Nuclear Power

Nuclear power plants generate electricity in almost the same way as traditional fossil fuel-based power plants. Both heat water into steam, which powers a generator that produces energy from charged electrons. It is the method of heating the water that is the major difference. Fossil fuel plants burn coal, oil or gas to make heat, while nuclear plants use nuclear fission, which is where one atom splits into two, releasing heat in the process.

Because nothing is burnt in nuclear fission, the process does not emit carbon dioxide. However, the life-cycle of nuclear power still involves greenhouse gases from mining, transport and construction. Nevertheless, the total emissions are much lower than for fossil fuel plants with the same net energy production. That means that nuclear power contributes far less to global warming than coal or oil.

While major disasters come to mind when we think about nuclear power, in reality nuclear technology has developed greatly in the last couple of decades. The Chernobyl disaster is much less likely to happen in modern plants, but there nonetheless remains a minor risk of major disaster, as the Fukushima catastrophe reminded us.

Because of this risk, and other environmental and social issues around nuclear power, there is major debate over whether nuclear has a role in combating the climate crisis, even if it does have low carbon emissions.

Supporters of nuclear power argue that other renewable energy technologies such as solar and wind power do not have the capacity to provide reliable ‘base load power’, which is the minimum energy needs of society. Fossil-fuel energy can provide base load power, but it is the primary contributor to global warming. Sequestration of the carbon emissions from burning fossil fuels is not yet possible, leaving nuclear power as the only option.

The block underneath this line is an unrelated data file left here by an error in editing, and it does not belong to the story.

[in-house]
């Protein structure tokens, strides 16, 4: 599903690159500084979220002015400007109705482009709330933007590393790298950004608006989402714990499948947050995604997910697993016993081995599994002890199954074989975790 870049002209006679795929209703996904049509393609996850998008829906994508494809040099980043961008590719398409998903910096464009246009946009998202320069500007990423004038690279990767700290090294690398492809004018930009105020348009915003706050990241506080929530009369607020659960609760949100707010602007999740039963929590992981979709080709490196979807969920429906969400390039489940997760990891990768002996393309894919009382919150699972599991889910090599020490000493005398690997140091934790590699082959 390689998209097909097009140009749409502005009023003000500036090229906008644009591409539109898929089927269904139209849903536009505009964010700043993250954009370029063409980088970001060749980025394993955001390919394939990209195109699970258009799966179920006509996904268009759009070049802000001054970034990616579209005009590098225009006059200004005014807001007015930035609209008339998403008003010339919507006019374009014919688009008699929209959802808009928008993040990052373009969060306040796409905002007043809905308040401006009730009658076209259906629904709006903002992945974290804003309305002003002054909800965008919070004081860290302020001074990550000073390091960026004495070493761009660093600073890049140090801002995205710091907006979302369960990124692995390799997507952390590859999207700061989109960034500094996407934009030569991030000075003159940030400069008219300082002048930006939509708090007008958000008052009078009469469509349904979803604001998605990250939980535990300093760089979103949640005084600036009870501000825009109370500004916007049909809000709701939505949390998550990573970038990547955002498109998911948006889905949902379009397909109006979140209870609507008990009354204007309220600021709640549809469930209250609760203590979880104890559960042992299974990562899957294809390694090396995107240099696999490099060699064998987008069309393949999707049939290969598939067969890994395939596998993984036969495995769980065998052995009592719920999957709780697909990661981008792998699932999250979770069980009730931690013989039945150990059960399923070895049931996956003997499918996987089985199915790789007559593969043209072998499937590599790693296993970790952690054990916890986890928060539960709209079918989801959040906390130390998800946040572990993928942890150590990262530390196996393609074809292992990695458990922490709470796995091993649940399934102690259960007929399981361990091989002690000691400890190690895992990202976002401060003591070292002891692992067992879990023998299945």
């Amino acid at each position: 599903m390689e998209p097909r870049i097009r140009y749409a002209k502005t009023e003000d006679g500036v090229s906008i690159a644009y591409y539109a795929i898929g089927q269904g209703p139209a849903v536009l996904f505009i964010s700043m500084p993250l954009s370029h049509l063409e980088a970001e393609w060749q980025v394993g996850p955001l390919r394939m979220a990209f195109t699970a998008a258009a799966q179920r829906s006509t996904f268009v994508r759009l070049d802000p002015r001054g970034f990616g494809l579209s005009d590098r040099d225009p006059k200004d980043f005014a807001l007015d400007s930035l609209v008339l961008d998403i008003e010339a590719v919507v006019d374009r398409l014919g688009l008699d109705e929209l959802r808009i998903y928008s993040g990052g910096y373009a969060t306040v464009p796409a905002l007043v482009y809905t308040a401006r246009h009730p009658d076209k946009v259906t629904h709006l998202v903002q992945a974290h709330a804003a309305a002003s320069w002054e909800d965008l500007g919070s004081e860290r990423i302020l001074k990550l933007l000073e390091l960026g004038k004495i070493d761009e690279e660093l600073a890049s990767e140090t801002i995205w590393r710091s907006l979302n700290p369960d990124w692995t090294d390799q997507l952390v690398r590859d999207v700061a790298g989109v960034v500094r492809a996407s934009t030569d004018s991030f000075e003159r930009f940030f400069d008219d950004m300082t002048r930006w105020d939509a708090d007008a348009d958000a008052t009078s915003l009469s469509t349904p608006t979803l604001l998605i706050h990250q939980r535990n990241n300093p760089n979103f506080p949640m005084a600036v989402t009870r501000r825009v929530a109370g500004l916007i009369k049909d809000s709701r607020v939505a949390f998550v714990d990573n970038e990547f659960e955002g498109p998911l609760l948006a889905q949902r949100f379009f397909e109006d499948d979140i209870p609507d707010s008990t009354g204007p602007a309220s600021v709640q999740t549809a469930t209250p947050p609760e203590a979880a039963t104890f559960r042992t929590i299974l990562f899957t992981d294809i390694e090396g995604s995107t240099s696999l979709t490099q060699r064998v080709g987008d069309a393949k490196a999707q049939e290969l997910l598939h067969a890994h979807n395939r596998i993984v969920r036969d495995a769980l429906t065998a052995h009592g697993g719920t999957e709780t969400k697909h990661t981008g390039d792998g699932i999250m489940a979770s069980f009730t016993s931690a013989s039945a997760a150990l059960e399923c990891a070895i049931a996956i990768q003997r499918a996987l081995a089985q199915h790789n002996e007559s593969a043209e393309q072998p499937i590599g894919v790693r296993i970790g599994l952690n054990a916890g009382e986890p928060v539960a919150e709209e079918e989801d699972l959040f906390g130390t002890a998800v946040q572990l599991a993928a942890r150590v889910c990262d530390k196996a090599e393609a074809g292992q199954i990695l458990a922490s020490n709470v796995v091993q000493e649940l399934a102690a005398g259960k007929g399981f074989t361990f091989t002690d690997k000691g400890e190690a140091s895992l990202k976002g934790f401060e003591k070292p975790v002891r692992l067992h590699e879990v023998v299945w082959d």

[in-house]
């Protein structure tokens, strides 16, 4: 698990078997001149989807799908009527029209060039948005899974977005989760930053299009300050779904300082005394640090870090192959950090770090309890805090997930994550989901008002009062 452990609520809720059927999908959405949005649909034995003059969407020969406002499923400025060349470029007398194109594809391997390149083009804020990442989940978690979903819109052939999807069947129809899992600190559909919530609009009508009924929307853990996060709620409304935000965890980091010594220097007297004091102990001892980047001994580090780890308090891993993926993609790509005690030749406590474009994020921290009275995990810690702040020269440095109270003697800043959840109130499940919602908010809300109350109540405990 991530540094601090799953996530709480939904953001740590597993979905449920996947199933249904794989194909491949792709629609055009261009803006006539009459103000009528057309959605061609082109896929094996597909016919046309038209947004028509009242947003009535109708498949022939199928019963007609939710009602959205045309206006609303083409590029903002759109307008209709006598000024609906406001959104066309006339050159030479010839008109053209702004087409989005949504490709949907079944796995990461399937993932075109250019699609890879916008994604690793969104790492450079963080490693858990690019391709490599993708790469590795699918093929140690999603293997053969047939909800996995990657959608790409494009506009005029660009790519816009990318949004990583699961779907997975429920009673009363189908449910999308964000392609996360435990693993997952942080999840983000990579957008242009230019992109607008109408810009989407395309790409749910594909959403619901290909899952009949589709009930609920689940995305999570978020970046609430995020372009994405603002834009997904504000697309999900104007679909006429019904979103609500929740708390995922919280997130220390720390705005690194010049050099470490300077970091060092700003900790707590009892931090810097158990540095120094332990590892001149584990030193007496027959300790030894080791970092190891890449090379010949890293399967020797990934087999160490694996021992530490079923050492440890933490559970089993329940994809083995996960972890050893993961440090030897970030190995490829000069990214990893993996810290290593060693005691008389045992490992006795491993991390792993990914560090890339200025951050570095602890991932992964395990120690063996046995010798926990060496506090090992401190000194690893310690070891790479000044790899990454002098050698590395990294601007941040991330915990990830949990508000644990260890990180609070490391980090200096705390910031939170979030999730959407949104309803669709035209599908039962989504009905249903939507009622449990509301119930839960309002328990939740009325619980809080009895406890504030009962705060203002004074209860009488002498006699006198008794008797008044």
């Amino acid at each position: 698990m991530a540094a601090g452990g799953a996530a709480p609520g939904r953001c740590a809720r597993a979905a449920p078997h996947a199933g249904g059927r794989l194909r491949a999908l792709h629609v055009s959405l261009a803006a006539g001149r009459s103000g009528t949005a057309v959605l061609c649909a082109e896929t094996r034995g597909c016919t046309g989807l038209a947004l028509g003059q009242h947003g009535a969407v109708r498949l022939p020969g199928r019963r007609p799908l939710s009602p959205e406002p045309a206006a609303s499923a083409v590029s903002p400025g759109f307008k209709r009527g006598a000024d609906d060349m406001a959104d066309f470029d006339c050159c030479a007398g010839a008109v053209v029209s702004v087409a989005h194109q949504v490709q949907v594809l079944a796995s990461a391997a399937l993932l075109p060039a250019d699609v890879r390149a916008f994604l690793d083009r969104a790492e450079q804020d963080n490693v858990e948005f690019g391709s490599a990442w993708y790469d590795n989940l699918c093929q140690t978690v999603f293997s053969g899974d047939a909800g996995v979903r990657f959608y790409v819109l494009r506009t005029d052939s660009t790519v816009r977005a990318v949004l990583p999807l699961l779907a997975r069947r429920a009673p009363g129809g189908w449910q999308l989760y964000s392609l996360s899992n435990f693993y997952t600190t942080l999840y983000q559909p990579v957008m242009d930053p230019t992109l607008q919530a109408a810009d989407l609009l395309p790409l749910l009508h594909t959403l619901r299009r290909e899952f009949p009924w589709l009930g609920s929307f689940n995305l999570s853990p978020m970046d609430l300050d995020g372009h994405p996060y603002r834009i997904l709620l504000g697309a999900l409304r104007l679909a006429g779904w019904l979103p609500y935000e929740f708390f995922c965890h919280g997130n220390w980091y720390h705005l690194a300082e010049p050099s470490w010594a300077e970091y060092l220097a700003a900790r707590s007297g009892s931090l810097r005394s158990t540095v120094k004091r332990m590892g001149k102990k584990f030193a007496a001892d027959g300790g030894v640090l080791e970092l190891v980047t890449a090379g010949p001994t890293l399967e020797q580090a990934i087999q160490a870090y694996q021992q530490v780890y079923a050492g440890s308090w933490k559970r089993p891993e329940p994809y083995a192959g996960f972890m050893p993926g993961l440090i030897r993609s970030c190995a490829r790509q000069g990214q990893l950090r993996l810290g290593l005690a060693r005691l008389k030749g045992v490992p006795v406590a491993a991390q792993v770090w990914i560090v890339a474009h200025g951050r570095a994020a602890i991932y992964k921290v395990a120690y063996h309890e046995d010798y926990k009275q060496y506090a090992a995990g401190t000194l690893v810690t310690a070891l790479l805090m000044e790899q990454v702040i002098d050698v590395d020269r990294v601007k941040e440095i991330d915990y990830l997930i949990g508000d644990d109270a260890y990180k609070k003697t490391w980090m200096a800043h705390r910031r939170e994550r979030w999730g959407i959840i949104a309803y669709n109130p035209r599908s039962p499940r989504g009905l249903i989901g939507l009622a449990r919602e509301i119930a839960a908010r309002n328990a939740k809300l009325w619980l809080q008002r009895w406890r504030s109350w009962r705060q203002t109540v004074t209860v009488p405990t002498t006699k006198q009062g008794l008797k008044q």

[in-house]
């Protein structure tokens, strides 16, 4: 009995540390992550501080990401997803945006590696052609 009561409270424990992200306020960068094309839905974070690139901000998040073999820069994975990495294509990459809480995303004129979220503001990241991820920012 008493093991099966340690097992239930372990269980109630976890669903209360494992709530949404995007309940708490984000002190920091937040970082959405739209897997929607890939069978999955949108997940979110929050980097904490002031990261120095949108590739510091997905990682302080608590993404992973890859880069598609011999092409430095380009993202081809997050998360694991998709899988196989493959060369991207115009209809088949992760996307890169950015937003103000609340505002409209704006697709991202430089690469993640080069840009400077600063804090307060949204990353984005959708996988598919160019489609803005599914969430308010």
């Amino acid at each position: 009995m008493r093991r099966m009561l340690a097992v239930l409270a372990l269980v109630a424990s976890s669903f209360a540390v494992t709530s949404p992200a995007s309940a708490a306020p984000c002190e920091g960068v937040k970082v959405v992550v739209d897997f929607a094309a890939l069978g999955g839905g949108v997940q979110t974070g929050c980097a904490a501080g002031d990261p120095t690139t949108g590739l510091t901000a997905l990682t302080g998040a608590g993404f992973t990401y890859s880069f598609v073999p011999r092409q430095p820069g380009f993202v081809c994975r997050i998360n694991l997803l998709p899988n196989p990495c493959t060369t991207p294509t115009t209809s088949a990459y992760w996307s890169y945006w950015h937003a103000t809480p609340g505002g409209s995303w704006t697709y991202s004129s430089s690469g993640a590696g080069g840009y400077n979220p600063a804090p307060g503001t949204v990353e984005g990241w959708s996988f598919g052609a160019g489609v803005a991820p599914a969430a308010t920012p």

However, opponents to nuclear power refute some of these claims and raise other concerns. They claim that base-load power demands can change, and government regulations and economic incentives are needed to reduce consumption of energy. By lowering consumption patters, renewables can indeed produce base-load power.

Nuclear plants also takes at least 10 years to build, yet we need to make deep cuts to greenhouse emissions today in order to prevent rapid climate change. On the other hand, energy efficiency measures and renewable energy systems can be constructed in as little as 6 months.

Nuclear power also produces radioactive waste that must be stored safely for hundreds of thousands of years. Yet after nearly 50 years of research, there is still no place on Earth that can safely store nuclear waste. Many argue that it is irresponsible for us to use nuclear power when we have nowhere to place this dangerous waste.

Environmentalists are also concerned that nuclear power requires vast amounts of water to cool the reactive material. Finally, uranium deposits are not a renewable resource, but could be completely depleted within 40 years.

For these reasons, and the fact that renewable energy technologies are less expensive and quicker to build, nuclear energy alone is unlikely to solve global warming. Nevertheless, it offers lower emissions that traditional fossil fuel technology, and ongoing research may lead to solutions to some of its flaws.


Babs McHugh, ‘Renewables vs nuclear CO2 emissions’, ABC Rural News, 31 August 2008,

Robin Williams, ‘Nuclear power plants – now safer and cheaper’, The Science Show, ABC Radio National, 18 July 2008,

Fred Pearce, ‘Greenwash: Why ‘clean coal’ is the ultimate climate change oxymoron’, The Guardian, 26 February 2009,

Noelle Straub and Peter Behr, ‘Energy Regulatory Chief Says New Coal, Nuclear Plants May Be Unnecessary’, The New York Times, 22 April 2009,

Greenpeace, ‘Climate Change – Nuclear not the answer’, p. 2,

Greenpeace, ‘Climate Change – Nuclear not the answer’, p. 1,